“I don’t think they’re as equal because I don’t think they have the potential heterosexual relationships have in terms of having children together. I think that means people in heterosexual relationships can move on to a different level of a relationship. I think homosexual relationships in that sense are incomplete because you will never have that ability to have children that you have produced biologically to rear and bring up. (Nauman, Male 36) … Having children developed the heterosexual relationship and because homosexuals were unable to biologically conceive, their relationship impeded personal and emotional development.”

      But, I don’t think it is just about reproduction. Quran is very clear about whom a man can have sex with – it is only wives and female slaves (those that his ‘Right Hand possesses’); any sexual relationship outside these two categories is zina (fornication/adultery). Since in Islam marriage is only between a man and a woman and since in the Quran the words ‘Right Hand possessions’ are invariably used for female slaves it is clear that same-sex relations fell outside the realm of legitimate relationships.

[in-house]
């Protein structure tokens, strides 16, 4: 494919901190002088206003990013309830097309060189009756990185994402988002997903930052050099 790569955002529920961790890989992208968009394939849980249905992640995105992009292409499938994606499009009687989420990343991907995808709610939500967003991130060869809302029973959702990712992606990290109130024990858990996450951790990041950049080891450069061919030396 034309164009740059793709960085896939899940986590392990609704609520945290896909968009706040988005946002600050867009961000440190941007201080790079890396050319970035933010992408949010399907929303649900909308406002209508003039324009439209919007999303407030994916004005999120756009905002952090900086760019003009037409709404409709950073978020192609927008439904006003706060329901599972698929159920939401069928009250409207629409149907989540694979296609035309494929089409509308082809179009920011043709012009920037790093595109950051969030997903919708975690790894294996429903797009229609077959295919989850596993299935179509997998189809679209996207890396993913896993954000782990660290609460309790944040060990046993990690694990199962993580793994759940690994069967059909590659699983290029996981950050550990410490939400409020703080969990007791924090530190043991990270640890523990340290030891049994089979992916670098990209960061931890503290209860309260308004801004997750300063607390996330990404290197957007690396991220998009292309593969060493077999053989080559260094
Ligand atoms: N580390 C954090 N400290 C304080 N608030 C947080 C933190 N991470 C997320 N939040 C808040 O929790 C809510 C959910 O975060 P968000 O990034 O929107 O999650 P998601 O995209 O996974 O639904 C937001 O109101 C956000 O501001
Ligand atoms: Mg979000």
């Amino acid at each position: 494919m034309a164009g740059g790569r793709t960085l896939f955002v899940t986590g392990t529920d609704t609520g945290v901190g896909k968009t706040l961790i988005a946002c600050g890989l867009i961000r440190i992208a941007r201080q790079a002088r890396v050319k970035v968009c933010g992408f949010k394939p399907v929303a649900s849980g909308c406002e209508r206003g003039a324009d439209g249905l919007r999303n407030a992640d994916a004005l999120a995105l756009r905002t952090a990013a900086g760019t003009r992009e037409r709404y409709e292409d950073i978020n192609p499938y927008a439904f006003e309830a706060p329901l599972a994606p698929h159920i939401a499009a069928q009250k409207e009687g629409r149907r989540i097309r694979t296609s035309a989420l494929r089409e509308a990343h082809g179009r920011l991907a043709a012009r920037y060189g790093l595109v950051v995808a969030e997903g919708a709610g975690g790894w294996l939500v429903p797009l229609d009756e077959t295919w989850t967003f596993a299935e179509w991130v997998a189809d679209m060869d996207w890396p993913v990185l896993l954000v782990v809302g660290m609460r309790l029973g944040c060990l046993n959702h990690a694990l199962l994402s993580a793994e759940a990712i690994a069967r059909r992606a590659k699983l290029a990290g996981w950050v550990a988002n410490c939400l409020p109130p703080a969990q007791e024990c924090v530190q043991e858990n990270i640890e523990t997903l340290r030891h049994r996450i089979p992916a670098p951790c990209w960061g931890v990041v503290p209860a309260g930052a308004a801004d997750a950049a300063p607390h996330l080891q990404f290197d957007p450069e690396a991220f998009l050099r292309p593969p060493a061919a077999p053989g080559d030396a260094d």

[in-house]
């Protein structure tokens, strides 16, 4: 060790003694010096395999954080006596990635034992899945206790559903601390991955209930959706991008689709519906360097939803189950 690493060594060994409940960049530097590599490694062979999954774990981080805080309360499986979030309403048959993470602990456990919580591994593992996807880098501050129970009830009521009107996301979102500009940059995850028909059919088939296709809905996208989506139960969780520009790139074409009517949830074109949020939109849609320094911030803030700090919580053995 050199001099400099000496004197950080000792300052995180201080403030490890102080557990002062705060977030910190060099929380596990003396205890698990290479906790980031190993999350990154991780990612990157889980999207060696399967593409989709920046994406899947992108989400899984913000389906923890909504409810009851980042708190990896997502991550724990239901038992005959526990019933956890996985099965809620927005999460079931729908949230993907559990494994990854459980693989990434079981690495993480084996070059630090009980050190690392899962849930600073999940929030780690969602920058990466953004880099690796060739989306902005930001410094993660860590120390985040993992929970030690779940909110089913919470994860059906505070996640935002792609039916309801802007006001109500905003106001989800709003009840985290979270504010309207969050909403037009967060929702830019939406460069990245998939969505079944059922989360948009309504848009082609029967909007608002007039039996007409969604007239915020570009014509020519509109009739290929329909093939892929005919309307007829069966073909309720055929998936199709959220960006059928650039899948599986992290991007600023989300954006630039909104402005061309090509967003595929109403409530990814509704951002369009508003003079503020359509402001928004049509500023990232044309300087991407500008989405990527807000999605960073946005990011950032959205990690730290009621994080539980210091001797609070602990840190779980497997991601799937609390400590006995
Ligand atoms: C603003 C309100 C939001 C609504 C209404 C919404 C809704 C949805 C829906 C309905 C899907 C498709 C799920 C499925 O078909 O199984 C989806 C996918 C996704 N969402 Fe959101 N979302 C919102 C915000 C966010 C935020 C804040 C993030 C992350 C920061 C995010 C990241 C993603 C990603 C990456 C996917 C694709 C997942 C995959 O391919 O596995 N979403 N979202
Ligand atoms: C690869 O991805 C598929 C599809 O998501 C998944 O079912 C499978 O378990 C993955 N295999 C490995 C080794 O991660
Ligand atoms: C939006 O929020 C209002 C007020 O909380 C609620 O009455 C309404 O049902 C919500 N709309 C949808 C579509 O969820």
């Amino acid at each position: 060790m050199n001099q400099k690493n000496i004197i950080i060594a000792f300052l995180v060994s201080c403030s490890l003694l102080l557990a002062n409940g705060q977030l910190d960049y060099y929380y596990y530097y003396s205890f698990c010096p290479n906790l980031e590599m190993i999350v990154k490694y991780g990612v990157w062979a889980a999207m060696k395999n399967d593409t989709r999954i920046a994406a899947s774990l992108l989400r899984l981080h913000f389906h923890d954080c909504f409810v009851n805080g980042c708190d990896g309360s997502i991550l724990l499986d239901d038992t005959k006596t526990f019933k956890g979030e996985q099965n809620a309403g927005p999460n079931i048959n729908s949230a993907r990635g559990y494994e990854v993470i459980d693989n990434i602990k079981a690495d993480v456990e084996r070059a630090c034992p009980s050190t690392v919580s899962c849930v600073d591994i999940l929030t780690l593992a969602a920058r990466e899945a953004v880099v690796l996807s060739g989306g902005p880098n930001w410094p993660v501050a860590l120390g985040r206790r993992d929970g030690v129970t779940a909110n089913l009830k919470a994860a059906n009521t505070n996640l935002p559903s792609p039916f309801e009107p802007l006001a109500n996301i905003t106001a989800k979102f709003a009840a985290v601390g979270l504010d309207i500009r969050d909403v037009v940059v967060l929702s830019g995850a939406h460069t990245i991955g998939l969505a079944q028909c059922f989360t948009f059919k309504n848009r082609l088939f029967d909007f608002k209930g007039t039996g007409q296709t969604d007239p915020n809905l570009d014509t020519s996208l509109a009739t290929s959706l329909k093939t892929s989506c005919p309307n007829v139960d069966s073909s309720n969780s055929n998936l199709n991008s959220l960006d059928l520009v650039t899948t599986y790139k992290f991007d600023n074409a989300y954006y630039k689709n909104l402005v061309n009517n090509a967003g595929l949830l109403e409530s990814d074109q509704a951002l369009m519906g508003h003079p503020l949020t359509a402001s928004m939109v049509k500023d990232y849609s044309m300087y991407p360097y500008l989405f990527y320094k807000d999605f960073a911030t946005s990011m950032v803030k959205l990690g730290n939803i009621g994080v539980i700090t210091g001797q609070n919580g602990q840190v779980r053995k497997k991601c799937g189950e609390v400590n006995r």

7. mariam says:

    I dont want to discourage anyone here,personaly I am full of hope for change in life of muslims.
    but I think four or five centuries is too soon for muslims to accept homosexuals as equal human beings.after 14 century , in a open minded muslim website a reader write this in her comment : ” please dont compare shia with us, they believe in Infallibility,they are mushrik, they are not one of us ” her comment is moderated and no one object her ,it was clear most of the readers were agree with her.
    gay muslims have a long road to go , far more than 4 or 5 century.

    off topic: recently I found blog of a muslim woman who is talking openly about her abusive relationship ,she is a brave woman.I assumed you will like reading her writngs.